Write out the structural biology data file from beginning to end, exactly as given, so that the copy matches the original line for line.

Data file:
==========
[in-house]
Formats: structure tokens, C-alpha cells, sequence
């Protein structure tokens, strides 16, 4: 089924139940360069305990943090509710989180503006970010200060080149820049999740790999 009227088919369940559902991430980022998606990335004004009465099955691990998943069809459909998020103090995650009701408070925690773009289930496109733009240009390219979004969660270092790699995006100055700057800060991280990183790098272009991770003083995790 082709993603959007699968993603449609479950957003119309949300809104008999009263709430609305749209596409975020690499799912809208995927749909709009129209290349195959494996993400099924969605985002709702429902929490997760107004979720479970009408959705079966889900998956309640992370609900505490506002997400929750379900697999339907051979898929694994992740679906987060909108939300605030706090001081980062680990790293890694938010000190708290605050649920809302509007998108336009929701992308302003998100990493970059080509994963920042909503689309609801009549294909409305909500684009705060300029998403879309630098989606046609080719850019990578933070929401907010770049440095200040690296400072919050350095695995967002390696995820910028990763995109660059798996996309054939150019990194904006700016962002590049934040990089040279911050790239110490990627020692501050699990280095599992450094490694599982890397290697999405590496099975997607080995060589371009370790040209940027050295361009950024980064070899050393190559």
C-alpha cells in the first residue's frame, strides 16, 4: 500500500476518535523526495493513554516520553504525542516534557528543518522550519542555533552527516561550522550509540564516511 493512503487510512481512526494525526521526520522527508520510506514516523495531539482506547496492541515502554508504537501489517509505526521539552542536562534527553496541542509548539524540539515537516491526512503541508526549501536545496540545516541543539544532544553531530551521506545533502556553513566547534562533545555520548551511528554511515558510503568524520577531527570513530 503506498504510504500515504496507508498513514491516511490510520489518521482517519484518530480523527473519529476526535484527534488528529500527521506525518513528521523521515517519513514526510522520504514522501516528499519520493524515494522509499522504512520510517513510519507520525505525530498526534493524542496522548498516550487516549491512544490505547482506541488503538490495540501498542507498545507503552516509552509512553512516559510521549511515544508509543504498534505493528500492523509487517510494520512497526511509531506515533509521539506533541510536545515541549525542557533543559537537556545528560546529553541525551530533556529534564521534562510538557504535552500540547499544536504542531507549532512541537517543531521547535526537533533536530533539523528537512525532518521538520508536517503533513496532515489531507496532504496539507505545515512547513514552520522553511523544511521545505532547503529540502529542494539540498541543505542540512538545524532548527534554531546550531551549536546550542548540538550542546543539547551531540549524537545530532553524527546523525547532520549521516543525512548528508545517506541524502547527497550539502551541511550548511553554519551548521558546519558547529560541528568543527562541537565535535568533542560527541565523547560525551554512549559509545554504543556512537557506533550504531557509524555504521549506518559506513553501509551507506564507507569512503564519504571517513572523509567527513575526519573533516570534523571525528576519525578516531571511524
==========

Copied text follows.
[in-house]
Formats: structure tokens, C-alpha cells, sequence
């Protein structure tokens, strides 16, 4: 089924139940360069305990943090509710989180503006970010200060080149820049999740790999 009227088919369940559902991430980022998606990335004004009465099955691990998943069809459909998020103090995650009701408070925690773009289930496109733009240009390219979004969660270092790699995006100055700057800060991280990183790098272009991770003083995790 082709993603959007699968993603449609479950957003119309949300809104008999009263709430609305749209596409975020690499799912809208995927749909709009129209290349195959494996993400099924969605985002709702429902929490997760107004979720479970009408959705079966889900998956309640992370609900505490506002997400929750379900697999339907051979898929694994992740679906987060909108939300605030706090001081980062680990790293890694938010000190708290605050649920809302509007998108336009929701992308302003998100990493970059080509994963920042909503689309609801009549294909409305909500684009705060300029998403879309630098989606046609080719850019990578933070929401907010770049440095200040690296400072919050350095695995967002390696995820910028990763995109660059798996996309054939150019990194904006700016962002590049934040990089040279911050790239110490990627020692501050699990280095599992450094490694599982890397290697999405590496099975997607080995060589371009370790040209940027050295361009950024980064070899050393190559």
C-alpha cells in the first residue's frame, strides 16, 4: 500500500476518535523526495493513554516520553504525542516534557528543518522550519542555533552527516561550522550509540564516511 493512503487510512481512526494525526521526520522527508520510506514516523495531539482506547496492541515502554508504537501489517509505526521539552542536562534527553496541542509548539524540539515537516491526512503541508526549501536545496540545516541543539544532544553531530551521506545533502556553513566547534562533545555520548551511528554511515558510503568524520577531527570513530 503506498504510504500515504496507508498513514491516511490510520489518521482517519484518530480523527473519529476526535484527534488528529500527521506525518513528521523521515517519513514526510522520504514522501516528499519520493524515494522509499522504512520510517513510519507520525505525530498526534493524542496522548498516550487516549491512544490505547482506541488503538490495540501498542507498545507503552516509552509512553512516559510521549511515544508509543504498534505493528500492523509487517510494520512497526511509531506515533509521539506533541510536545515541549525542557533543559537537556545528560546529553541525551530533556529534564521534562510538557504535552500540547499544536504542531507549532512541537517543531521547535526537533533536530533539523528537512525532518521538520508536517503533513496532515489531507496532504496539507505545515512547513514552520522553511523544511521545505532547503529540502529542494539540498541543505542540512538545524532548527534554531546550531551549536546550542548540538550542546543539547551531540549524537545530532553524527546523525547532520549521516543525512548528508545517506541524502547527497550539502551541511550548511553554519551548521558546519558547529560541528568543527562541537565535535568533542560527541565523547560525551554512549559509545554504543556512537557506533550504531557509524555504521549506518559506513553501509551507506564507507569512503564519504571517513572523509567527513575526519573533516570534523571525528576519525578516531571511524